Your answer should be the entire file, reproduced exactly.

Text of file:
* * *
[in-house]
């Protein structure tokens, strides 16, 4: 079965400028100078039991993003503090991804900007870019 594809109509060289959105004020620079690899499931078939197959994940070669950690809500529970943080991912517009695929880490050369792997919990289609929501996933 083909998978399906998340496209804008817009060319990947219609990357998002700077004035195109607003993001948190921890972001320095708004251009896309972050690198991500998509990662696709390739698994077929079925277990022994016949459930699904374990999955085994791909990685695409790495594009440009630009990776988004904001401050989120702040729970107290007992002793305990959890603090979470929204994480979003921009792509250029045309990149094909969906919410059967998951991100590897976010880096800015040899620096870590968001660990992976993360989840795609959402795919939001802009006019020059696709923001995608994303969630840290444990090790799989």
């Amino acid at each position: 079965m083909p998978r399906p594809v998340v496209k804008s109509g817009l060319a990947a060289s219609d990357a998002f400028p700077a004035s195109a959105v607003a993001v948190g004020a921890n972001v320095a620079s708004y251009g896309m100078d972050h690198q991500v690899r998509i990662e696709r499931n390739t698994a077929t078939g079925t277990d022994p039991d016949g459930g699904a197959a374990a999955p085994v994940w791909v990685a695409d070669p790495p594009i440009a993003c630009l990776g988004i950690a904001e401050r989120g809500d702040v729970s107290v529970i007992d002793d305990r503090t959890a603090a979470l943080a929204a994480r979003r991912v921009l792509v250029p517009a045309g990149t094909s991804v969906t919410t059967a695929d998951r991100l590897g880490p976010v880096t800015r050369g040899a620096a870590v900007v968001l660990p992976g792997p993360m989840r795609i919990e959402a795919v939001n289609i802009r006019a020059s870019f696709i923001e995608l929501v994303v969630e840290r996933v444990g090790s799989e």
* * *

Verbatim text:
[in-house]
């Protein structure tokens, strides 16, 4: 079965400028100078039991993003503090991804900007870019 594809109509060289959105004020620079690899499931078939197959994940070669950690809500529970943080991912517009695929880490050369792997919990289609929501996933 083909998978399906998340496209804008817009060319990947219609990357998002700077004035195109607003993001948190921890972001320095708004251009896309972050690198991500998509990662696709390739698994077929079925277990022994016949459930699904374990999955085994791909990685695409790495594009440009630009990776988004904001401050989120702040729970107290007992002793305990959890603090979470929204994480979003921009792509250029045309990149094909969906919410059967998951991100590897976010880096800015040899620096870590968001660990992976993360989840795609959402795919939001802009006019020059696709923001995608994303969630840290444990090790799989």
């Amino acid at each position: 079965m083909p998978r399906p594809v998340v496209k804008s109509g817009l060319a990947a060289s219609d990357a998002f400028p700077a004035s195109a959105v607003a993001v948190g004020a921890n972001v320095a620079s708004y251009g896309m100078d972050h690198q991500v690899r998509i990662e696709r499931n390739t698994a077929t078939g079925t277990d022994p039991d016949g459930g699904a197959a374990a999955p085994v994940w791909v990685a695409d070669p790495p594009i440009a993003c630009l990776g988004i950690a904001e401050r989120g809500d702040v729970s107290v529970i007992d002793d305990r503090t959890a603090a979470l943080a929204a994480r979003r991912v921009l792509v250029p517009a045309g990149t094909s991804v969906t919410t059967a695929d998951r991100l590897g880490p976010v880096t800015r050369g040899a620096a870590v900007v968001l660990p992976g792997p993360m989840r795609i919990e959402a795919v939001n289609i802009r006019a020059s870019f696709i923001e995608l929501v994303v969630e840290r996933v444990g090790s799989e």